World Theatre Day - Bonus Special 1

That’s what theatre does; it opens up something inside of us or re-confirms something essential we’d forgotten about ourselves or others or the world. Whether we realize it or not, we come out of it changed, transformed, re-arranged. It’s breathtaking, if you think about it. We hold so much power to change the world
— Nina Lee Aquino

What is World Theatre Day?

World Theatre Day is celebrated on March 27. It was first created by the International Theatre Institute in 1962. It is designed to recognize, celebrate and advocate for the value and the importance of theatre. One of the main features every year is the circulation of the World Theatre Day International Message, usually by an internationally recognized figure in the theatre industry.

Read 2019’s message by Cuba’s Carlos Celdrán.

Episode Notes

Why does theatre matter? We all know that it does, at least intrinsically, and we’ve all probably encountered an article shared on Facebook about why it matters to society, or how teenagers who do theatre get higher grades.

This is the question we want to unpack in this episode.

Economic impact

If you live in a conservative city, like Kate does, you probably have to defend the economic viability of the arts to people who’d rather replace them with snow ploughs.

So let’s talk about this: what economic impact does theatre have?

In cities where theatre seems to thrive, what difference does it make to the economy? We understand and accept the impact sports have. Well in London, twice as many people visit the theatre every year watch a Premier League football game?

Now that we’ve curtsied before the gods of capitalism to prove our worth in society, let’s move on to some more interesting arguments for theatre.

Benefits of theatre

Theatre is a literary performance-based visual arts medium. It inherits a lot of the benefits associated with those various media. The most obvious ones are creativity, collaboration, an awareness of history (both real and mythopoeic), a cultivation of empathy, where audiences and makers alike are made to see the world through somebody else’s eyes and to appreciate the nuance and complexity of what it means to be fully human.

Theatre is also empowering, by nature. It literally gives physical space, it literally gives a voice. That’s not to say that theatre is inherently a medium that empowers the powerless; for a long time in its history, theatre served to amplify the stories of the privileged.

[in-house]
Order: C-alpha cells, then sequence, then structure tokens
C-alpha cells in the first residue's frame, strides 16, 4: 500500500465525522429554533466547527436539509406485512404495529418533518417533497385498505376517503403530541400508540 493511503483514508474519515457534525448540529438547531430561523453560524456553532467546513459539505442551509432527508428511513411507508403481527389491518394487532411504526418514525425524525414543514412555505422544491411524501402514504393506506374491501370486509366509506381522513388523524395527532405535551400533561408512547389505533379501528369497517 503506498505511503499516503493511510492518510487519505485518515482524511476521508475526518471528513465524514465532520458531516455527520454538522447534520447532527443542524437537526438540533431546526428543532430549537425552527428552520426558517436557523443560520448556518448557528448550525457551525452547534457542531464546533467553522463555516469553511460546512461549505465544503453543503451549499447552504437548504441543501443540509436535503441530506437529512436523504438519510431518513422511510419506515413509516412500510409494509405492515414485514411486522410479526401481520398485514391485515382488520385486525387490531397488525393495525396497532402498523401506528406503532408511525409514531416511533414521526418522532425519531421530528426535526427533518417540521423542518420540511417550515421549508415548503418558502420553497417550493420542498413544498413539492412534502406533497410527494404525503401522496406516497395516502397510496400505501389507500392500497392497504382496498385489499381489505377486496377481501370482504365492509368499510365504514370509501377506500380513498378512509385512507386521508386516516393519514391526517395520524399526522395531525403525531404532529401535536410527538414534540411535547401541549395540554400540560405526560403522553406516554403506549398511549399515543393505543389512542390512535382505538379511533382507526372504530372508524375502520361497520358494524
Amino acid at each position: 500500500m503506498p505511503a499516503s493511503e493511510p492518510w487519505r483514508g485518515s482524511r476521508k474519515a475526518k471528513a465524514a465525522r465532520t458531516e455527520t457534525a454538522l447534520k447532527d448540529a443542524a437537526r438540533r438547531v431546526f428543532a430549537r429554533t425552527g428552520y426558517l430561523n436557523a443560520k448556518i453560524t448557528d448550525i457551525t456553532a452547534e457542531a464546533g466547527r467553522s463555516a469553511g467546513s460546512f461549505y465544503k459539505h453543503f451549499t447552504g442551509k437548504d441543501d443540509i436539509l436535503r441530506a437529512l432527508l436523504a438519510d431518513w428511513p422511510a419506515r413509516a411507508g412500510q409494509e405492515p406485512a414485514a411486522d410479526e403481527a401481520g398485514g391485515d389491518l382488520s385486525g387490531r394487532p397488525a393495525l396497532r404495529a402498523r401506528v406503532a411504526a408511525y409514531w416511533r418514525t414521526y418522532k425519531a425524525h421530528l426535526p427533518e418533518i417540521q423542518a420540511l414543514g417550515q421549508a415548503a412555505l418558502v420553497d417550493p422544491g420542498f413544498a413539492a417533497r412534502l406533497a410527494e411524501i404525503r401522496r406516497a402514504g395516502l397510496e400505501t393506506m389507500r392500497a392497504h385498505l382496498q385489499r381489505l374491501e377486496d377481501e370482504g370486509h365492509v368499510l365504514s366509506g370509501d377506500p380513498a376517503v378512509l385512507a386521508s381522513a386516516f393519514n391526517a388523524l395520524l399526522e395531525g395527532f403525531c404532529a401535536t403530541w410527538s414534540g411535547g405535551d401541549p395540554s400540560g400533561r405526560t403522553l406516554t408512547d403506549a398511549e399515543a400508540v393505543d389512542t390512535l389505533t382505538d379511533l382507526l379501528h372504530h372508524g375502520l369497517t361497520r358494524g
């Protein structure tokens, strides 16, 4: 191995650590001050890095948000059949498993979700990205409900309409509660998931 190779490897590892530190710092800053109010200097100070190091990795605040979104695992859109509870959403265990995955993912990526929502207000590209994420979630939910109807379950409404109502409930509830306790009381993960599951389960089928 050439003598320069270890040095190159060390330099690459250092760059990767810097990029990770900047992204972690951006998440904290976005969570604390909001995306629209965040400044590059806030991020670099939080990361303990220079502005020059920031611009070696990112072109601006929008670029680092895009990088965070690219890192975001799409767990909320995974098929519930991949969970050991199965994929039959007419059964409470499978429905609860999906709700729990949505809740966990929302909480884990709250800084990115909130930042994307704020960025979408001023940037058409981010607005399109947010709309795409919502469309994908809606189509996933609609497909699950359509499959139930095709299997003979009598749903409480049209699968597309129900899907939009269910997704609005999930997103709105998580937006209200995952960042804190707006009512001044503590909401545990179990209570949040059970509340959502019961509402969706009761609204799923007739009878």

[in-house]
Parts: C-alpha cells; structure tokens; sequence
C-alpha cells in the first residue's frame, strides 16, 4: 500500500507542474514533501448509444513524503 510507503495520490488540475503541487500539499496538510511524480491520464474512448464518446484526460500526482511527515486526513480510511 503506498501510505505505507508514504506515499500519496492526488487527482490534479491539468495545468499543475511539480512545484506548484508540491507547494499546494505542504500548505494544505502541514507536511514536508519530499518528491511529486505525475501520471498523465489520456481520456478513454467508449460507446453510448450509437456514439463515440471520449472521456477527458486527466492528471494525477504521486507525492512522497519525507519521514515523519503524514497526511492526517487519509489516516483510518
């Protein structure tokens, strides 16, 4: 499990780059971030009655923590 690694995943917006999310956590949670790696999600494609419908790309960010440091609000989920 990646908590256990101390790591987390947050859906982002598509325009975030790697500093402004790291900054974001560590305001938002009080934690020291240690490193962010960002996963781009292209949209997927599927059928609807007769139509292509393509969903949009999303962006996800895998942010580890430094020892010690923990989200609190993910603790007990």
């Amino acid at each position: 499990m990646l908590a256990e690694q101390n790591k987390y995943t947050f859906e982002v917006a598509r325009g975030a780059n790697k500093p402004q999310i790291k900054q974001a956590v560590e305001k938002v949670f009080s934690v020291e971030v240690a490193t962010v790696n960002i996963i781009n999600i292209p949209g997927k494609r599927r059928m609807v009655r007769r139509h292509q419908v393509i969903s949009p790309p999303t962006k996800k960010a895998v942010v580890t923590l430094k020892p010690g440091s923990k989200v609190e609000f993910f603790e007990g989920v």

But the potential for empowering the underprivileged exists in theatre in a remarkable way.

Theatre is also community-building. For those among us who were lucky enough to find our tribe in a cast, or a program or a community theatre, we understand the incredible bonds that get forged in the rehearsal hall or in the green room

Again, there is space (and the need) for nuance here, as however welcoming that tribe can be, it can also turn into a clique.

But it is community building in a much more profound was as well. In theatre, you the theatre maker welcome an audience into the space and share with them something you created that they need. We don’t create theatre in a void but at a particular time in a particular place for a particular audience. You’re providing a conversation you think your community needs or will enjoy.

These are soft skills that are incredibly valuable along with my least favourite, which is improv. It’s no wonder that theatre has a positive impact on education.

The introduction of dialogue changes everything. Truth comes out of the collision of ideas and the emotional muscle of empathy = essential for democracy. Audience members look at the world from the character’s perspective. Then they shift and see it from the other world’s perspective (empathy).
— Oskar Eustis

The power of story

As we already mentioned, story is an incredibly powerful way to experience the world through somebody else’s eyes, fostering empathy.

Theatre is a very unique art form because of how immediate it is. Think about an incredibly emotional scene in a book you read versus in a play you’ve seen. It’s right there, raw, in front of you. Unfiltered, unedited.

“A living being before a living audience. Relationship unmediated by the contemporary disembodying screen. Not the appearance of a person, but the reality of one. Not a simulacrum of relationship, but a form of actual relationship.”